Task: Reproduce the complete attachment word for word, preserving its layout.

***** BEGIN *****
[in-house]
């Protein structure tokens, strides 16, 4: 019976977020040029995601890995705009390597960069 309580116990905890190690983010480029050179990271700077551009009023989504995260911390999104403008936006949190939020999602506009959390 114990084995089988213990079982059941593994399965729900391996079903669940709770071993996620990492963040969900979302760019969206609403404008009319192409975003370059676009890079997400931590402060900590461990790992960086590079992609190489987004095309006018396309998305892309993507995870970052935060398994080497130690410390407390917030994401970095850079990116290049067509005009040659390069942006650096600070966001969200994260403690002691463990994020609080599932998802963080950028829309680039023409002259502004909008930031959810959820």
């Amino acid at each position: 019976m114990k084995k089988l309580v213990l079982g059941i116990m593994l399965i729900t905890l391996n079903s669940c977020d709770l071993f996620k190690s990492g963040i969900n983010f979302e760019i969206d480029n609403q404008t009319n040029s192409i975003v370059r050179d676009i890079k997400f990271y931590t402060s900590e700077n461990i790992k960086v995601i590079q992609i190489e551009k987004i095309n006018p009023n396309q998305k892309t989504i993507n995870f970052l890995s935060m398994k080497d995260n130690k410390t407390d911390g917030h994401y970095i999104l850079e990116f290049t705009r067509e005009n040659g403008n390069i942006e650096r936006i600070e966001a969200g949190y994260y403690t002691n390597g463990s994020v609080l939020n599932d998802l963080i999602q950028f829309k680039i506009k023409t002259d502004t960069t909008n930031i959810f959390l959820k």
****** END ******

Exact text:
[in-house]
């Protein structure tokens, strides 16, 4: 019976977020040029995601890995705009390597960069 309580116990905890190690983010480029050179990271700077551009009023989504995260911390999104403008936006949190939020999602506009959390 114990084995089988213990079982059941593994399965729900391996079903669940709770071993996620990492963040969900979302760019969206609403404008009319192409975003370059676009890079997400931590402060900590461990790992960086590079992609190489987004095309006018396309998305892309993507995870970052935060398994080497130690410390407390917030994401970095850079990116290049067509005009040659390069942006650096600070966001969200994260403690002691463990994020609080599932998802963080950028829309680039023409002259502004909008930031959810959820």
């Amino acid at each position: 019976m114990k084995k089988l309580v213990l079982g059941i116990m593994l399965i729900t905890l391996n079903s669940c977020d709770l071993f996620k190690s990492g963040i969900n983010f979302e760019i969206d480029n609403q404008t009319n040029s192409i975003v370059r050179d676009i890079k997400f990271y931590t402060s900590e700077n461990i790992k960086v995601i590079q992609i190489e551009k987004i095309n006018p009023n396309q998305k892309t989504i993507n995870f970052l890995s935060m398994k080497d995260n130690k410390t407390d911390g917030h994401y970095i999104l850079e990116f290049t705009r067509e005009n040659g403008n390069i942006e650096r936006i600070e966001a969200g949190y994260y403690t002691n390597g463990s994020v609080l939020n599932d998802l963080i999602q950028f829309k680039i506009k023409t002259d502004t960069t909008n930031i959810f959390l959820k």